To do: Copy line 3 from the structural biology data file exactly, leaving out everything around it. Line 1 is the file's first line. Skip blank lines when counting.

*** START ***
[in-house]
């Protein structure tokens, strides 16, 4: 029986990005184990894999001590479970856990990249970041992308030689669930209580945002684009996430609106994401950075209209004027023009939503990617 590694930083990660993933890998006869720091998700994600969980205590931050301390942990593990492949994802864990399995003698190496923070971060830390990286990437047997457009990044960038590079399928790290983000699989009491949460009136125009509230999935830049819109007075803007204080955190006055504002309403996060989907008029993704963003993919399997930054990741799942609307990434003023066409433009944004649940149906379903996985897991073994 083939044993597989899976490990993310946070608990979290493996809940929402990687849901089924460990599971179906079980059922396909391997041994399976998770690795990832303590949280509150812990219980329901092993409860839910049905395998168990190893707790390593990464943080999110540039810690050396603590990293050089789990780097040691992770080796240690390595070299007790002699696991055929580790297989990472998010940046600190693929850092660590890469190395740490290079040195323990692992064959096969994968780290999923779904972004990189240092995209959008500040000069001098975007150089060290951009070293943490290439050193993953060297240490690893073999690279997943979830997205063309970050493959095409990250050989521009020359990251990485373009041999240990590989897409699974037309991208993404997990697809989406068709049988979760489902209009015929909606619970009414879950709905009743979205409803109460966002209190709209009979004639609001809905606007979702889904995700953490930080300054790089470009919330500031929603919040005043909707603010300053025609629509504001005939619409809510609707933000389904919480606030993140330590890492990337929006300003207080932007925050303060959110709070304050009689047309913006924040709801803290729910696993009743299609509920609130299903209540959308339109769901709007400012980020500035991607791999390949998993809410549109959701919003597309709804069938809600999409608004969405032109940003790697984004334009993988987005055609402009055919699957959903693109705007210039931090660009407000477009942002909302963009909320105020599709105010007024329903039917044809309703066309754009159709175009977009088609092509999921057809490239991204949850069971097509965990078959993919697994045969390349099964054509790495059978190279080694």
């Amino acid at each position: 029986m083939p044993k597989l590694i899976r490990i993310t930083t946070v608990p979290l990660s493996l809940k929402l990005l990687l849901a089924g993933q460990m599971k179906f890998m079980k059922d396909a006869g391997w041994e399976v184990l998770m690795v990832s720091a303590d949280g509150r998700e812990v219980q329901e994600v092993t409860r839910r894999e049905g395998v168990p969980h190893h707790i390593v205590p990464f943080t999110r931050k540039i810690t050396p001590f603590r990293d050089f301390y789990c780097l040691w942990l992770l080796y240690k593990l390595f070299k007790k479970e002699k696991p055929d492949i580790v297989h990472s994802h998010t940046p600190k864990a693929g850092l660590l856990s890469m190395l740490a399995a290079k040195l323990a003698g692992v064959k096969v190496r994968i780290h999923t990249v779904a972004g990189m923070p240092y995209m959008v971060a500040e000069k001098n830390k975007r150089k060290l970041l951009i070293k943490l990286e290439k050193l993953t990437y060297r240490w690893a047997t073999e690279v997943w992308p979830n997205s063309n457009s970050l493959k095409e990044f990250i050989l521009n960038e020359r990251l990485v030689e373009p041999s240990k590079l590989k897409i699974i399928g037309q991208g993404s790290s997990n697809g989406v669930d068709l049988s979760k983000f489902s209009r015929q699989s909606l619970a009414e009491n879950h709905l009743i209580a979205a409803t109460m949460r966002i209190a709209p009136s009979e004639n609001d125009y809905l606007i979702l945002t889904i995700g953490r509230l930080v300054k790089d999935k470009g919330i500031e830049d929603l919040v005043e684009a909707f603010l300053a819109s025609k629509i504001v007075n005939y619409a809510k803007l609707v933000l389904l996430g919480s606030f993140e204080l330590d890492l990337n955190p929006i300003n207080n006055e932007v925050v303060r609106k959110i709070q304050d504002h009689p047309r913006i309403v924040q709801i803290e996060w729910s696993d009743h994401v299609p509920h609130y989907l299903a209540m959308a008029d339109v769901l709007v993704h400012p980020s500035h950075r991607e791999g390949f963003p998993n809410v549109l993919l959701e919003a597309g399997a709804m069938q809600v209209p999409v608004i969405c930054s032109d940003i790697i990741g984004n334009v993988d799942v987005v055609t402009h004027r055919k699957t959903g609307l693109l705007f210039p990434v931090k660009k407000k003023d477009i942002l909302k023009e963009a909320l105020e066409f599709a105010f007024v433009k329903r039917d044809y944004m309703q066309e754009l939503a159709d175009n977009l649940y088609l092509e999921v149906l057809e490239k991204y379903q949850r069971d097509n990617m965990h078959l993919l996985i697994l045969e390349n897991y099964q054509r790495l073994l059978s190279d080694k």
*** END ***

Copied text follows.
């Amino acid at each position: 029986m083939p044993k597989l590694i899976r490990i993310t930083t946070v608990p979290l990660s493996l809940k929402l990005l990687l849901a089924g993933q460990m599971k179906f890998m079980k059922d396909a006869g391997w041994e399976v184990l998770m690795v990832s720091a303590d949280g509150r998700e812990v219980q329901e994600v092993t409860r839910r894999e049905g395998v168990p969980h190893h707790i390593v205590p990464f943080t999110r931050k540039i810690t050396p001590f603590r990293d050089f301390y789990c780097l040691w942990l992770l080796y240690k593990l390595f070299k007790k479970e002699k696991p055929d492949i580790v297989h990472s994802h998010t940046p600190k864990a693929g850092l660590l856990s890469m190395l740490a399995a290079k040195l323990a003698g692992v064959k096969v190496r994968i780290h999923t990249v779904a972004g990189m923070p240092y995209m959008v971060a500040e000069k001098n830390k975007r150089k060290l970041l951009i070293k943490l990286e290439k050193l993953t990437y060297r240490w690893a047997t073999e690279v997943w992308p979830n997205s063309n457009s970050l493959k095409e990044f990250i050989l521009n960038e020359r990251l990485v030689e373009p041999s240990k590079l590989k897409i699974i399928g037309q991208g993404s790290s997990n697809g989406v669930d068709l049988s979760k983000f489902s209009r015929q699989s909606l619970a009414e009491n879950h709905l009743i209580a979205a409803t109460m949460r966002i209190a709209p009136s009979e004639n609001d125009y809905l606007i979702l945002t889904i995700g953490r509230l930080v300054k790089d999935k470009g919330i500031e830049d929603l919040v005043e684009a909707f603010l300053a819109s025609k629509i504001v007075n005939y619409a809510k803007l609707v933000l389904l996430g919480s606030f993140e204080l330590d890492l990337n955190p929006i300003n207080n006055e932007v925050v303060r609106k959110i709070q304050d504002h009689p047309r913006i309403v924040q709801i803290e996060w729910s696993d009743h994401v299609p509920h609130y989907l299903a209540m959308a008029d339109v769901l709007v993704h400012p980020s500035h950075r991607e791999g390949f963003p998993n809410v549109l993919l959701e919003a597309g399997a709804m069938q809600v209209p999409v608004i969405c930054s032109d940003i790697i990741g984004n334009v993988d799942v987005v055609t402009h004027r055919k699957t959903g609307l693109l705007f210039p990434v931090k660009k407000k003023d477009i942002l909302k023009e963009a909320l105020e066409f599709a105010f007024v433009k329903r039917d044809y944004m309703q066309e754009l939503a159709d175009n977009l649940y088609l092509e999921v149906l057809e490239k991204y379903q949850r069971d097509n990617m965990h078959l993919l996985i697994l045969e390349n897991y099964q054509r790495l073994l059978s190279d080694k």